All over the world governments have implemented strict measures to fight the COVID-19 virus. As a consequence, many people are forced to work from “Home Office”. Working from home brings new challenges, one of these challenges is the difficulty to print and sign documents with actual ink on paper. A welcome alternative for this handwritten signature is the electronic signature. However, it is important to carefully consider before using electronic signatures; not all electronic signatures have the same legal effects as a handwritten signature, which will cause problems when e.g. enforcing a document before a court. Below we will explain the types of electronic signatures and their legal effects.
The different types of electronic signatures and their legal effects are described in European and national legislation. At an EU level, the rules regarding electronic signatures are laid down in Regulation (EU) No. 910/2014 on electronic identification and trust services for electronic transactions in the internal market (eIDAS-Regulation). The relevant article in Dutch law is Section 3:15a Dutch Civil Code (DCC).
Types of electronic signatures
The eIDAS-Regulation distinguishes three types of electronic signatures:
(i) the common electronic signature, such as the automatic signature under an email or a scan of a handwritten signature accompanying a PDF;
(ii) the advanced electronic signature, such as the token used when signing a bank transaction; and
(iii) the qualified electronic signature, this signature is backed by a qualified certificate issued by a trust service provider that verifies the identity of the signer and the authenticity of the signature.
The above shows that to qualify as a certain type of signature, a gradual scale of requirements must be met. The common electronic signature has the least requirements and the qualified electronic signature the most. In other words, the qualified electronic signature provides an enhanced security with respect to the identification of the signatory and the content of the document.
Legal effects of the electronic signature
Important for the use of electronic signatures is Article 25 paragraph 2 and 3 of the eIDAS-Regulation. This article stipulates that if a signature qualifies as a qualified electronic signature (and thus meets all the requirements in the eIDAS-Regulation), the signature will have the same legal effects as a handwritten signature and must be recognized as such in all Member States. Unfortunately, the eIDAS-Regulation does not determine the exact legal effects of the other types of signatures. and the Member States themselves had to determine the legal consequences of the ordinary and advanced electronic signature. As a result, legislation varies across Member States.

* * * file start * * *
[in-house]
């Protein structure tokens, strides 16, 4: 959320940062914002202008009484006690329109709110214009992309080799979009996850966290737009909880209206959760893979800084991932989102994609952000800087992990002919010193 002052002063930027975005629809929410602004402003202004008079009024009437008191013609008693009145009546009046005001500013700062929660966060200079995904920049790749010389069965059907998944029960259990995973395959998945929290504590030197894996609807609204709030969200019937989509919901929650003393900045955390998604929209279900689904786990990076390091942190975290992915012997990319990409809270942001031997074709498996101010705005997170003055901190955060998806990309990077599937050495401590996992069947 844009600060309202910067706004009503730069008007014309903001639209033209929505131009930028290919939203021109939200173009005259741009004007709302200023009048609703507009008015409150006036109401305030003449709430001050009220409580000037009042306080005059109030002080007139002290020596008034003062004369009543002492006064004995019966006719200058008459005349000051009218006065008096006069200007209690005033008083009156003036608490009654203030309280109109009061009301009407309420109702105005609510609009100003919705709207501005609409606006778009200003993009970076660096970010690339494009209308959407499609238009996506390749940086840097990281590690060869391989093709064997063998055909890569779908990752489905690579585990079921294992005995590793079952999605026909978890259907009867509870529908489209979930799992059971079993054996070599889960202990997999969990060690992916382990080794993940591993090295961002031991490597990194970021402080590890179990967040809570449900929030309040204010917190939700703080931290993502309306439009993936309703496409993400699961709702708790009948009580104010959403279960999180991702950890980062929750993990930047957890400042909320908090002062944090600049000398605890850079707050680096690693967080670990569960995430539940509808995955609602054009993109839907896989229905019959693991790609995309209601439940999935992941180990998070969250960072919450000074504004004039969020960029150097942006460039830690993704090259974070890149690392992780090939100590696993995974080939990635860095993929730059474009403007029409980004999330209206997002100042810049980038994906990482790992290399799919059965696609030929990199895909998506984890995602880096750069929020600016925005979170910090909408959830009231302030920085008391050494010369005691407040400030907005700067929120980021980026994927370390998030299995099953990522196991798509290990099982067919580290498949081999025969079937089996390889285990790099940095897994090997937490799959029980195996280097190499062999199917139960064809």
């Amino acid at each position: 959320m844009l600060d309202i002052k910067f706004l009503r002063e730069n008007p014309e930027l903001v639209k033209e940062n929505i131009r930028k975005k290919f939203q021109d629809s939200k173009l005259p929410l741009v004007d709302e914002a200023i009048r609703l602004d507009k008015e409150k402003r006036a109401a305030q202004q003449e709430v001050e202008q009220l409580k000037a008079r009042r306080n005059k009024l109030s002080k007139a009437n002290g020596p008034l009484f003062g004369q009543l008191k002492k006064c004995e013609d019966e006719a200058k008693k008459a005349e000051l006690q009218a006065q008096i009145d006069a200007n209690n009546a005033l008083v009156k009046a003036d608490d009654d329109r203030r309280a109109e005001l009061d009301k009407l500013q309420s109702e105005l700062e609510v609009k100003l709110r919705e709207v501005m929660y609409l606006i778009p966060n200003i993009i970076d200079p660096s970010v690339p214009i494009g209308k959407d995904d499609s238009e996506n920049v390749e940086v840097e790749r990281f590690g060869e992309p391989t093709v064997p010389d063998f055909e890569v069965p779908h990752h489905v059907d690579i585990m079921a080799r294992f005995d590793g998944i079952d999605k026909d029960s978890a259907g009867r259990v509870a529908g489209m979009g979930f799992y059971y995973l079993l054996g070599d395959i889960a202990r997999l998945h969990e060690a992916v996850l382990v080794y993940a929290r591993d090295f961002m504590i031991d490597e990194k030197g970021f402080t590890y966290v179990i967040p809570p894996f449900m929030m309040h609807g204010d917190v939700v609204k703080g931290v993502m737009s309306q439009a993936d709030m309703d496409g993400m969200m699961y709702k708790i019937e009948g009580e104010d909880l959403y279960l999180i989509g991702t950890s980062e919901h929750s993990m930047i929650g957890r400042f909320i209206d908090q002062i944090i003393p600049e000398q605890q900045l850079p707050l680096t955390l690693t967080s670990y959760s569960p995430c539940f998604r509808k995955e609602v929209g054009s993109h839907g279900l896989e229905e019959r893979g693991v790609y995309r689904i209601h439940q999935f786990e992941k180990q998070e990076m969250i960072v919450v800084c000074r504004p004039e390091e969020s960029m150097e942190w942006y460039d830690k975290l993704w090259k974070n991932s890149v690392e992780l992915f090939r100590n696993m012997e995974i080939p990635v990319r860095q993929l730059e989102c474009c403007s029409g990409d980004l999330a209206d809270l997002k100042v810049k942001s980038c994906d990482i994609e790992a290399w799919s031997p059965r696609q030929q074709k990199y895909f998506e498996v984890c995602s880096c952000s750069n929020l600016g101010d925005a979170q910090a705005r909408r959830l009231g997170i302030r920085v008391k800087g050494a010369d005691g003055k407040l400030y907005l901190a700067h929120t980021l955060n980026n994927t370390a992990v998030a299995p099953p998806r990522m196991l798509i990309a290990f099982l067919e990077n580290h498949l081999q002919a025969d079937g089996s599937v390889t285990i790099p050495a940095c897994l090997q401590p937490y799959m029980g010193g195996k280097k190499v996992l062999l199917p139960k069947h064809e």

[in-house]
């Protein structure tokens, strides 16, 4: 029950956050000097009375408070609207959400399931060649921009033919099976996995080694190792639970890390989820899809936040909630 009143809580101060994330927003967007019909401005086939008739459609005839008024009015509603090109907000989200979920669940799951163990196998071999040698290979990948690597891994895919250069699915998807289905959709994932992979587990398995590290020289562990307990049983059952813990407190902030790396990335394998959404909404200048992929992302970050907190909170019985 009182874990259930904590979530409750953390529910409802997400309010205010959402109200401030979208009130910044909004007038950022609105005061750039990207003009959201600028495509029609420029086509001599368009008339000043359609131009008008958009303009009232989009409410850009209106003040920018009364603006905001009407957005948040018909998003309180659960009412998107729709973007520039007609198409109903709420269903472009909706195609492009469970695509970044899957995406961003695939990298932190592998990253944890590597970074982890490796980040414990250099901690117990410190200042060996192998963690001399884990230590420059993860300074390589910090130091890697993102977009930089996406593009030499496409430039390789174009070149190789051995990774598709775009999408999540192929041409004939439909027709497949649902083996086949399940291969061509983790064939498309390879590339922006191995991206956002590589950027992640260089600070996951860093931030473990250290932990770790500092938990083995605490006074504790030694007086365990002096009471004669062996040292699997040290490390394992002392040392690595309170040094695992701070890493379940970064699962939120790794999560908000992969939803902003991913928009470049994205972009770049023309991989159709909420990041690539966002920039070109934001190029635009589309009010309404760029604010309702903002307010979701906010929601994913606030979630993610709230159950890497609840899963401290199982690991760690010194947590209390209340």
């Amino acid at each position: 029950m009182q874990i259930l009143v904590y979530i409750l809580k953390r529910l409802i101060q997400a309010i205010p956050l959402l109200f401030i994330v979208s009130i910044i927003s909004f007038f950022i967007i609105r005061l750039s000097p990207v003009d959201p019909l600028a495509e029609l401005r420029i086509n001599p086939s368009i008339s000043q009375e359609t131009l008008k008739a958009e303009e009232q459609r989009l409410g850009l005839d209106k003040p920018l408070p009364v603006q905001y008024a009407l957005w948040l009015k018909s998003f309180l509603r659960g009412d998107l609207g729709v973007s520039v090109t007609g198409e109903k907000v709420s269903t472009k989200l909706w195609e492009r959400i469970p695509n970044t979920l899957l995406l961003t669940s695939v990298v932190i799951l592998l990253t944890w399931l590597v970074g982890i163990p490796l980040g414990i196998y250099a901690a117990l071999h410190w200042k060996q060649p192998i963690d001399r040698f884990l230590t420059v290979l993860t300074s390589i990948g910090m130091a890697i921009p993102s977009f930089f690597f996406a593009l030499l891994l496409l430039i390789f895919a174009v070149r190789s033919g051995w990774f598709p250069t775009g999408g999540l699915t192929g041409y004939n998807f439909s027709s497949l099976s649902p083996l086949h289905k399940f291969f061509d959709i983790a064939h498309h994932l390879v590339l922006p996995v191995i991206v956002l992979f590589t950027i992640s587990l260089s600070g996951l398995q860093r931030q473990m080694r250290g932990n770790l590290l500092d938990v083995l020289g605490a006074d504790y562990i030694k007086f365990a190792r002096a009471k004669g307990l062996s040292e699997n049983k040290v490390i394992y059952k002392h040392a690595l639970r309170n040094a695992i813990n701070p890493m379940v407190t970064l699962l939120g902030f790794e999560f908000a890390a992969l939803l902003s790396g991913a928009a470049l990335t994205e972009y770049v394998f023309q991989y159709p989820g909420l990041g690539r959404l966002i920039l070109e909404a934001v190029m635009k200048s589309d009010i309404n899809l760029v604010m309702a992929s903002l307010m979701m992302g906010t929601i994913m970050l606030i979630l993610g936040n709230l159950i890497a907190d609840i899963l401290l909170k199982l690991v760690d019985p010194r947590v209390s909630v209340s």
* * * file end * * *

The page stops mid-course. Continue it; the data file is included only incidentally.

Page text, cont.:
Under Dutch law, the legal effects of the ordinary and advanced electronic signature are regulated under Section 3:15a DCC. In short, this article determines that ordinary and advanced electronic signatures can have the same legal effects as handwritten signatures, if these signatures are sufficiently reliable (voldoende betrouwbaar) assessed in the light of all specific circumstances of the case. The requirement of ‘sufficiently reliable’ is an open standard which makes it difficult to assess in general when this requirement is met. It is assumed that a simple electronic signature usually will suffice for a simple transaction such as the sale of a book or cd. On the other hand, a more complex transaction that requires more reliability and security, such as legal or medical advice, will often need a more advanced electronic signature. The economic value and nature of the transaction will thus be important in the assessment. The above means that if court judges that the ordinary or advanced electronic signature is sufficiently reliable, it has the same legal effects as a handwritten signature. If the court judges that it is insufficiently reliable, the electronically signed document has only free evidential value (vrije bewijskracht). The electronic signature is not invalid, but additional evidence may be required to demonstrate the authenticity of the electronic signature.
Because the qualified electronic signature has the same legal effects as the handwritten signature, it is a recommendable way to sign documents. However not all people will have these qualified electronic signatures available. If an ordinary or advanced signature is used, it is important to make it sufficiently reliable. Otherwise the electronic signature might be valid but not enforceable before a court without admitting further evidence about the identity of the signatory and the authenticity of the signature.